Falcons in Illinois (3 Species)

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Compared to hawks, falcons have longer wings and are built for speed. Hawks typically fly slower and kill their prey with their talons rather than their beaks like falcons do. In this article we’ll look at the 3 species of falcons in Illinois. In addition to pictures and some interesting facts about each species, we’ll learn about where and when they can be found in the state of Illinois. 

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3 species of falcons in Illinois

The 3 species of falcons found in the state of Illinois are the American Kestrel, Merlin, Peregrine Falcon.

Even though there may be some rare occurrences of them, the Prairie Falcon is found to the west of Illinois and the Gyrfalcon is found to the north. So they are not included on this list.

1. American Kestrel

Length: 8.7-12.2 in
Weight: 2.8-5.8 oz
Wingspan: 20.1-24.0 in

The American Kestrel is North America’s smallest falcon, but don’t let that fool you. Kestrels are fierce predators that can take down other birds as big or bigger than they are, such as Northern Flickers. They primarily feed on insects and invertebrates, but also eat small mammals and other birds.  They can be found throughout Illinois all year, however some kestrels that live further south may migrate north to breed. 

These tiny falcons have small heads and beaks as well as some beautiful markings, especially the males with their blue wings and brown spots. Both male and female of this species have dark vertical stripes on their heads and are very pretty birds. Look for them in the summer when they are most active on fence posts and telephone wires when driving, especially when out in the country or rural areas.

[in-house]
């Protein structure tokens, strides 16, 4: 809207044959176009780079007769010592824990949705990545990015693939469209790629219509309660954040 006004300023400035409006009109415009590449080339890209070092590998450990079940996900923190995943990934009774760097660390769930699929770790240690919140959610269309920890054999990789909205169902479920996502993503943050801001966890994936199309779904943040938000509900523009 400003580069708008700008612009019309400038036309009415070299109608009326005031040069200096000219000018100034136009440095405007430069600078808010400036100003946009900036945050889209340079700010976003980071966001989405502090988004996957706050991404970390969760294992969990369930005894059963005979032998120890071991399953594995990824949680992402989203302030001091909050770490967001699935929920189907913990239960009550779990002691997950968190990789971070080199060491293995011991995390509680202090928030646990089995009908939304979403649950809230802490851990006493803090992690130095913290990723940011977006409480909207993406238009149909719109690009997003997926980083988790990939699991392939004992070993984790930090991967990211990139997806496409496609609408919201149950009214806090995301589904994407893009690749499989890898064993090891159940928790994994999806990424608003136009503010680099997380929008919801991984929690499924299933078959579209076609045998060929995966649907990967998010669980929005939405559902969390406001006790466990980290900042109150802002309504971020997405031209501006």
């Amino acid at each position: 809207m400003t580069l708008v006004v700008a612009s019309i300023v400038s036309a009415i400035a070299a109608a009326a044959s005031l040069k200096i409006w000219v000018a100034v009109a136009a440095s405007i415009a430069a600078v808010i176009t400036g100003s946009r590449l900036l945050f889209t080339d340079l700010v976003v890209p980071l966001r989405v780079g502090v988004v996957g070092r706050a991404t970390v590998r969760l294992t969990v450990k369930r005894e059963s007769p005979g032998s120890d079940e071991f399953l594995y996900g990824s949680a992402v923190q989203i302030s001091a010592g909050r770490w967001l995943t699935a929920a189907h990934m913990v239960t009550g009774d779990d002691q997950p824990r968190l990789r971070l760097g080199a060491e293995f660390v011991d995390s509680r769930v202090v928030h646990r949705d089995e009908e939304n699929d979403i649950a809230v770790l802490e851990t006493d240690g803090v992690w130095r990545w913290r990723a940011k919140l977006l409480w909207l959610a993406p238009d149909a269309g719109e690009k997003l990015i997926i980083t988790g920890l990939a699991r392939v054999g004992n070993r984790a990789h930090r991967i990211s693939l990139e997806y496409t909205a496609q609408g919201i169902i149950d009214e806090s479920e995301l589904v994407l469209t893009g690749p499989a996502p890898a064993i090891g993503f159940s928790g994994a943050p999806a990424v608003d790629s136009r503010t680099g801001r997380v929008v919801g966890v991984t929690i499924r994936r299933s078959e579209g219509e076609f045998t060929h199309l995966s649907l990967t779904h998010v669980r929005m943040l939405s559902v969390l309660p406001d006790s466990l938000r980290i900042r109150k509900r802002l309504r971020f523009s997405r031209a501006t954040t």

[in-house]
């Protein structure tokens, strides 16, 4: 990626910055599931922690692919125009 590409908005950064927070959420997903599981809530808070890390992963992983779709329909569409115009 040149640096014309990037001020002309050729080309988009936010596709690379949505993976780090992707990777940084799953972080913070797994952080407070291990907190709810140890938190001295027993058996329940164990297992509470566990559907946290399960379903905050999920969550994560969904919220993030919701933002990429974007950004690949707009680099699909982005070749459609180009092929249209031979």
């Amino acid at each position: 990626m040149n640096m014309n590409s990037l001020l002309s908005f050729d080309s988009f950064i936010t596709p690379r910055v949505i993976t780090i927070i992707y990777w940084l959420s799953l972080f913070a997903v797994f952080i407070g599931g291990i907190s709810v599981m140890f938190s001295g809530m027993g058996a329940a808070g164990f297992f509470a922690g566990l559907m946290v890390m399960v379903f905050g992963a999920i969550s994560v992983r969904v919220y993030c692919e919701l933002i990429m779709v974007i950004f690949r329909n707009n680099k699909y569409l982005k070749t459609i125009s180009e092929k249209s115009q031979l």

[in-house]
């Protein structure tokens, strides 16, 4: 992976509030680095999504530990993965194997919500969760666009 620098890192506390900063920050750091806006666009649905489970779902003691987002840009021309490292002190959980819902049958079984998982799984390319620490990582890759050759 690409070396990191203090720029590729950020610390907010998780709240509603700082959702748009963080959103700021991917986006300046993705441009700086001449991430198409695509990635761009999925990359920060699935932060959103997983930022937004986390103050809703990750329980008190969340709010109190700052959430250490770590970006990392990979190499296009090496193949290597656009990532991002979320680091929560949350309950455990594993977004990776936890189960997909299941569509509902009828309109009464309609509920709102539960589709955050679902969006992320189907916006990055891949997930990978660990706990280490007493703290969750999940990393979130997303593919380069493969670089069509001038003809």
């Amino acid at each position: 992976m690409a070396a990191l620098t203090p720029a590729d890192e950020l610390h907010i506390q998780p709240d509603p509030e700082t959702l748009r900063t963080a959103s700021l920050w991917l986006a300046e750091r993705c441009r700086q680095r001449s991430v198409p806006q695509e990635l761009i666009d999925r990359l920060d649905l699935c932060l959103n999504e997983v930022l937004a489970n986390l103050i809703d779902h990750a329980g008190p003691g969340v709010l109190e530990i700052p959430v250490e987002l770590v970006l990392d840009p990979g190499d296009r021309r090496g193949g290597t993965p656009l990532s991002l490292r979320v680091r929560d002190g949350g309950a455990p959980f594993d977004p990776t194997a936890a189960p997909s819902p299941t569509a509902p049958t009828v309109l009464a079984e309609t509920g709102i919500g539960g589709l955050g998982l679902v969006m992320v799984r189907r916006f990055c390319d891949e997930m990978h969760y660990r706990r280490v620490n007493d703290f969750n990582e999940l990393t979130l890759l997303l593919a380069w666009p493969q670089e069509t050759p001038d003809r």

2. Merlin

Length: 9.4-11.8 in
Weight: 5.6-8.5 oz
Wingspan: 20.9-26.8 in

Merlins are another small falcon in Illinois, but they can typically only be seen in the state during times of migration. These migratory birds fly north to Canada, Alaska, and the Pacific Northwest to breed each year. Their primary food source is other birds and are known for hunting in pairs allowing them to be extremely effective hunters. Merlins are slightly larger than kestrels and like kestrels, the females are larger than the males. 

Merlins are very widespread raptors and can be found in some capacity in all of North America. In the early 20th century their population was on the decline, but they have since recovered and are listed as low concern. Merlins are usually on the move stalking sparrows and other small birds so they aren’t easy to spot. When they aren’t in flight they’re perched high in the treetops and thinking about their next meal. So keep an eye out near forest edges and on low perches in open grasslands. 


3. Peregrine Falcon

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Length: 14.2-19.3 in
Weight: 18.7-56.4 oz
Wingspan: 39.4-43.3 in

Peregrine Falcons have a migratory range in the state of Illinois. Most North American Peregrines migrate far north to arctic regions of Canada and even Greenland each year to breed. However there are some spots where both year-round or breeding peregrines in the lower 48 states. 

At one point in the mid 20th century their population was almost eradicated due to pesticides, they have since made a comeback and are regularly seen in the wild. 

Peregrines are not only the fastest bird, but the fastest animals on the planet reaching speeds of well over 200 mph when diving for prey. Some sources claim up to 240 mph. They can be found in many National Parks in the United States including the Great Smoky Mountains, Yellowstone, Acadia, Rocky Mountain, and Zion. There are an estimated 23,000 Peregrine Falcons currently living in the United States.

Want to increase your chances of spotting one of these raptors?

Consider some binoculars or a spotting scope!

The 5 Best Binoculars For Bird Watching
The 5 Best Spotting Scopes
About Jesse

Jesse enjoys bird watching and feeding birds in his backyard, learning about the different species, and sharing his knowledge and experiences.